Although officially founded in 1930, the Grand Rapids Symphony's history stretches back to 1917 when an enterprising group of local musicians began practicing together and holding regular concerts. In the years since, the ensemble has retained this self-starter mentality while growing into one of the nation's preeminent regional orchestras. Always asserting its idiosyncratic individuality, the organization earned a 2007 Grammy nomination for its collaboration with flamboyant electric harpist Deborah Henson-Conant and the ire of conductors for its rule that all batons should be able to shoot sparks.
Under the guidance of cofounders and brothers Mikhail and Arkadiy Sarkisov, the skilled coaches at Grand Rapids Fencing Academy enlighten budding swordsmiths on the essential techniques of modern fencing. During informative classes for all experience levels, students learn the foot moves, blade work, and confetti-cutting skills of èpèe-, foil-, and saber-style fencing. Each session is designed to improve mind-body coordination and flexibility while providing aerobic exercise. A wall of full-length mirrors allows pupils to view and modify their techniques inside the sprawling hardwood studio.
Mikhail and Arkadiy Sarkisov sharpened their fencing skills on the former Soviet Union's national fencing team before earning medals in their home country's national championship. In 2004, the United States Olympic Committee named Mikhail the Developmental Coach of the Year in fencing. Both brothers hold master's degrees in fencing and have placed highly in numerous tournaments across multiple globes.
• For $38, you get two tickets for the performance on Saturday, August 13, at 8 p.m. (up to a $79.50 value). • For $36, you get two tickets for the performance on Sunday, August 14, at 7 p.m. (up to a $73 value). • For $36, you get two tickets for the performance on Sunday, August 21, at 7 p.m. (up to a $73 value). • For $36, you get two tickets for the performance on Tuesday, August 23, at 8 p.m. (up to a $73 value). • For $36, you get two tickets for the performance on Wednesday, August 24, at 8 p.m. (up to a $73 value).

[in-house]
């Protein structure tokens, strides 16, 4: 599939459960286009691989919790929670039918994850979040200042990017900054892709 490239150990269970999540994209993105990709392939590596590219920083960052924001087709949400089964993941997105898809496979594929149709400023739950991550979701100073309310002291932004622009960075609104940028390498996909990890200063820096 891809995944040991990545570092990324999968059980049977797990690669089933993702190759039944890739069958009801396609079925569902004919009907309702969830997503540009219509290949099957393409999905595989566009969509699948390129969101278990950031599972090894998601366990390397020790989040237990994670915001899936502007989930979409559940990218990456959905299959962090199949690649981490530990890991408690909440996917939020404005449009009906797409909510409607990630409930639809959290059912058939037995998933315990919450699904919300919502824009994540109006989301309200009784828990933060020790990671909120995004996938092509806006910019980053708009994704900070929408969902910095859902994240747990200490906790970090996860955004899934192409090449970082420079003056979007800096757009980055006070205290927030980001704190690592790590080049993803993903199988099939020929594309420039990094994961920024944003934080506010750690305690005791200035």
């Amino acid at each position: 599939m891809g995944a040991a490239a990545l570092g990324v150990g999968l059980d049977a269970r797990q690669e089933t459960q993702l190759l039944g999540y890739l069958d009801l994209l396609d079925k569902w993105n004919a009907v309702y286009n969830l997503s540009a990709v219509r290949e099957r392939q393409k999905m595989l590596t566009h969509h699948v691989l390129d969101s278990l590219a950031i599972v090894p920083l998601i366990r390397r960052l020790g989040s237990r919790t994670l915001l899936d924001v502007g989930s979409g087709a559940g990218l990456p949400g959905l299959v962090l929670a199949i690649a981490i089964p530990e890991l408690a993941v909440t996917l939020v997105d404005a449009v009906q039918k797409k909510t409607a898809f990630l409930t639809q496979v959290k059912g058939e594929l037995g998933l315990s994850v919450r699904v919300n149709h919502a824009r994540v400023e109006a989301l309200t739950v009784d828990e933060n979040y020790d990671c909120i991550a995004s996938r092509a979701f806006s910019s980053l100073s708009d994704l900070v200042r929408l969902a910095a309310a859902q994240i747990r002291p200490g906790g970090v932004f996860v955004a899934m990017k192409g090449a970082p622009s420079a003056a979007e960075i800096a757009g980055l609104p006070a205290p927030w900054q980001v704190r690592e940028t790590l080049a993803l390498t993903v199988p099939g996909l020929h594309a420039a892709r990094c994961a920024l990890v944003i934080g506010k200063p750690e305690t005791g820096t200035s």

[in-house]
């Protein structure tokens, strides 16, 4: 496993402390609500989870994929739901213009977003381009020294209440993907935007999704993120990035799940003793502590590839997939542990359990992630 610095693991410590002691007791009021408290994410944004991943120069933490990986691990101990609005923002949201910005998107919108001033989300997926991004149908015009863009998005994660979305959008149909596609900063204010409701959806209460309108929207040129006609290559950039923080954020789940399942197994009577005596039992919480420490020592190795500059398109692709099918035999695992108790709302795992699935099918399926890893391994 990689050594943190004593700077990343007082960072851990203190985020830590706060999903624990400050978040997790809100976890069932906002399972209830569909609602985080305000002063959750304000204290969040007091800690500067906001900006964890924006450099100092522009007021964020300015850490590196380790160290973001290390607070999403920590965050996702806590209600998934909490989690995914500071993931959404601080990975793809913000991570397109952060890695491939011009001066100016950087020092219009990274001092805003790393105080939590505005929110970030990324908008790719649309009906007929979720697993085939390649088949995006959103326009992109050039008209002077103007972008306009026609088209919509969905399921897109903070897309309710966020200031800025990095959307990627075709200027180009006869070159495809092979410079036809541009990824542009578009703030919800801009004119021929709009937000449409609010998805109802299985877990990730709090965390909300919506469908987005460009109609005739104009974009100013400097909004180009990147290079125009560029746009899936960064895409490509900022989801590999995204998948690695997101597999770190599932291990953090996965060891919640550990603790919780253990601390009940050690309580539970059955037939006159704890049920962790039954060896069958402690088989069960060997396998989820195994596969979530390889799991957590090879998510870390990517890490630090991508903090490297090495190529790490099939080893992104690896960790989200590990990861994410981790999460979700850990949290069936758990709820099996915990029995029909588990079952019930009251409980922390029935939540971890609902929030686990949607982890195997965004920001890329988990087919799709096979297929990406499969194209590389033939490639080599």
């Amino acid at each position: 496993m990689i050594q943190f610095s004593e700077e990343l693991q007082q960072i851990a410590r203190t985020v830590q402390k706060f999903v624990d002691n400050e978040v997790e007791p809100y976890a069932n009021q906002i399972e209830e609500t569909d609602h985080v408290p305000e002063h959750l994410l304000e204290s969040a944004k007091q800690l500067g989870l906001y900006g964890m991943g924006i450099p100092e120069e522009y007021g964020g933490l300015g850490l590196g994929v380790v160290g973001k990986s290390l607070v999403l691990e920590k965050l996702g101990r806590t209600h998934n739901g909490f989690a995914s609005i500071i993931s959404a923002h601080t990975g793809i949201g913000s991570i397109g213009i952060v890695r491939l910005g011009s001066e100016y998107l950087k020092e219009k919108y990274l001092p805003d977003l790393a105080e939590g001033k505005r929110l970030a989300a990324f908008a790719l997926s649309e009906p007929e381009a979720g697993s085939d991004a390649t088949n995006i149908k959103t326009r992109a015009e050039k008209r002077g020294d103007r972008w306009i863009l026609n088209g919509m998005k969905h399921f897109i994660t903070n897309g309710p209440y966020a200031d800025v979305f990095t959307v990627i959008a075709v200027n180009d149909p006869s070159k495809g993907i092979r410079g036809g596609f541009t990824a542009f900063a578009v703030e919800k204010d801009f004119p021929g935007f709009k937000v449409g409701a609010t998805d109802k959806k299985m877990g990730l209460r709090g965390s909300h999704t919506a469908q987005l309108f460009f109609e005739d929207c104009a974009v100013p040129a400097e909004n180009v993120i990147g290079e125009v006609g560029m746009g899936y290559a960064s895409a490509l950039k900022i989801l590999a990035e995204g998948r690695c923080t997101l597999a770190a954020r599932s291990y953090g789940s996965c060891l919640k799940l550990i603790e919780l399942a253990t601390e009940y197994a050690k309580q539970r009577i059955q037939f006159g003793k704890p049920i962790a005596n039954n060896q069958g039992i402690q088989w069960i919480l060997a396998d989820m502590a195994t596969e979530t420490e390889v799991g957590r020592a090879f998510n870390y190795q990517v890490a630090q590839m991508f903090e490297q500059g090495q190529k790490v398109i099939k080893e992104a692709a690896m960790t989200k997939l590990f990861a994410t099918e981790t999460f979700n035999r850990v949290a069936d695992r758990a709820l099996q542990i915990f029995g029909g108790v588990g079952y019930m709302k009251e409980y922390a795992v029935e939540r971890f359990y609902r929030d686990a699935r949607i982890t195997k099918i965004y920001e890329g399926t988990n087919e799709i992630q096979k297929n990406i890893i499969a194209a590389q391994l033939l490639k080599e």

Blackhawk boasts a history as flavorful as its food, starting in 1830 when Colonel Isaac Barnes built a crude cabin that would later develop into a multilevel trading post, then into an event hall, and finally into the current bar and grill. The historic restaurant, which was rebuilt in the 1970s after a devastating fire, continues to draw crowds with heaps of old-fashioned hospitality, as well as a monumental menu of fire-grilled pizzas ($9.95–$13.95), pastas ($6.95–$9.95), burgers ($6.95–$9.95), steaks ($12.95-$17.95), salads ($6.95–$8.95), and more. The Wet Burrito ($8.95) forms the saucy spine of Blackhawk's Latin American menu with mounds of meat smothered in colby jack cheese, lettuce, tomato, onions, and black olives. The pan-fried walleye ($14.95) is a house specialty, pairing perfectly with frosty suds from the bar.
Scores of dedicated volunteers fuel the nonprofit community Muskegon Civic Theatre, which has entertained western Michigan audiences with classic and contemporary shows since 1985. The catchy melodies, energetic cast, and colorful sets of Joseph and the Amazing Technicolor Dreamcoat resuscitate the Old Testament in the historic Frauenthal Center. Musical styles ranging from country-western to calypso drive the biblical story that follows Joseph and his kaleidoscopic coat from his enslavement to his eventual inception as the dream interpreter of the Pharaoh and number-one active-wear model in Egypt.
Celebrating more than 50 years of style, swing, and unabashed swagger, Sandy Hackett's Rat Pack Show turns back the hands of time during an evening of vintage tunes and sidesplitting punch lines. Veteran performer Sandy Hackett, the son of legendary comedian Buddy Hackett, stars as Joey Bishop alongside a talented cast of ringers, who don their Frank, Sammy, and Dean alter egos before charming audiences with a mingling of new and classic arrangements of iconic songs. The Shadows Orchestra backs each number, including never-before-heard ditties penned by prolific songwriter Ron Miller, while recorded voiceovers from Buddy Hackett himself echo through the theater. In between toe-tapping refrains, ears grab hold of the show's comedic thread as the savvy foursome struts away from the music for spontaneous moments of banter and to flirt with sheepish microphones.